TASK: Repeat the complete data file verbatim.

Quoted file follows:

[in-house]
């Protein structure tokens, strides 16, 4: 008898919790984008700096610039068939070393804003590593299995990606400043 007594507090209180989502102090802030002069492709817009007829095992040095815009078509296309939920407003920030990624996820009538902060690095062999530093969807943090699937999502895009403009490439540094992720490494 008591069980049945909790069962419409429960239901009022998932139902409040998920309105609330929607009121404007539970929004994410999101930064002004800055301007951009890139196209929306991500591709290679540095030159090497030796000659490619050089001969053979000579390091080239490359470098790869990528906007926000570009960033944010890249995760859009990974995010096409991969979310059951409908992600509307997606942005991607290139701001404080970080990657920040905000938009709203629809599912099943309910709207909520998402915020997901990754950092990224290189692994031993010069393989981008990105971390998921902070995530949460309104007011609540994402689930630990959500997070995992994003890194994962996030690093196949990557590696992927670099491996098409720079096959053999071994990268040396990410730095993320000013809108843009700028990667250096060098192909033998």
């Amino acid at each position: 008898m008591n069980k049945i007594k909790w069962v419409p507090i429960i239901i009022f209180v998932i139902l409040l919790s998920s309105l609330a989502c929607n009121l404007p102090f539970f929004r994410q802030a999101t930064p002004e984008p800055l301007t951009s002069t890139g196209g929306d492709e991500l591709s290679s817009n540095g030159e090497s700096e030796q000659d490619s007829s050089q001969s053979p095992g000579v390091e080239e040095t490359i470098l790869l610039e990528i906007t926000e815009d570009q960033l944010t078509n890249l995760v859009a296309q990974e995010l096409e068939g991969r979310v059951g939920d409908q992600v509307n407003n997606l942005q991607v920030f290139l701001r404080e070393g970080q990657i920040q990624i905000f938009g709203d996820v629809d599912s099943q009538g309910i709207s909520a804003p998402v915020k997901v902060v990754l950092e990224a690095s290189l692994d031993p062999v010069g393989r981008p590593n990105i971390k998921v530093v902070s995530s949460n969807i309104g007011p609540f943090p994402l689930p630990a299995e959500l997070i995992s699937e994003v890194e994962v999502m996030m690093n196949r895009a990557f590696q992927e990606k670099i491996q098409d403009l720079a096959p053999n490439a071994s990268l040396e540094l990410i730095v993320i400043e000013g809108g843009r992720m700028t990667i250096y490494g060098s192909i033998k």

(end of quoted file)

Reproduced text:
[in-house]
């Protein structure tokens, strides 16, 4: 008898919790984008700096610039068939070393804003590593299995990606400043 007594507090209180989502102090802030002069492709817009007829095992040095815009078509296309939920407003920030990624996820009538902060690095062999530093969807943090699937999502895009403009490439540094992720490494 008591069980049945909790069962419409429960239901009022998932139902409040998920309105609330929607009121404007539970929004994410999101930064002004800055301007951009890139196209929306991500591709290679540095030159090497030796000659490619050089001969053979000579390091080239490359470098790869990528906007926000570009960033944010890249995760859009990974995010096409991969979310059951409908992600509307997606942005991607290139701001404080970080990657920040905000938009709203629809599912099943309910709207909520998402915020997901990754950092990224290189692994031993010069393989981008990105971390998921902070995530949460309104007011609540994402689930630990959500997070995992994003890194994962996030690093196949990557590696992927670099491996098409720079096959053999071994990268040396990410730095993320000013809108843009700028990667250096060098192909033998």
């Amino acid at each position: 008898m008591n069980k049945i007594k909790w069962v419409p507090i429960i239901i009022f209180v998932i139902l409040l919790s998920s309105l609330a989502c929607n009121l404007p102090f539970f929004r994410q802030a999101t930064p002004e984008p800055l301007t951009s002069t890139g196209g929306d492709e991500l591709s290679s817009n540095g030159e090497s700096e030796q000659d490619s007829s050089q001969s053979p095992g000579v390091e080239e040095t490359i470098l790869l610039e990528i906007t926000e815009d570009q960033l944010t078509n890249l995760v859009a296309q990974e995010l096409e068939g991969r979310v059951g939920d409908q992600v509307n407003n997606l942005q991607v920030f290139l701001r404080e070393g970080q990657i920040q990624i905000f938009g709203d996820v629809d599912s099943q009538g309910i709207s909520a804003p998402v915020k997901v902060v990754l950092e990224a690095s290189l692994d031993p062999v010069g393989r981008p590593n990105i971390k998921v530093v902070s995530s949460n969807i309104g007011p609540f943090p994402l689930p630990a299995e959500l997070i995992s699937e994003v890194e994962v999502m996030m690093n196949r895009a990557f590696q992927e990606k670099i491996q098409d403009l720079a096959p053999n490439a071994s990268l040396e540094l990410i730095v993320i400043e000013g809108g843009r992720m700028t990667i250096y490494g060098s192909i033998k």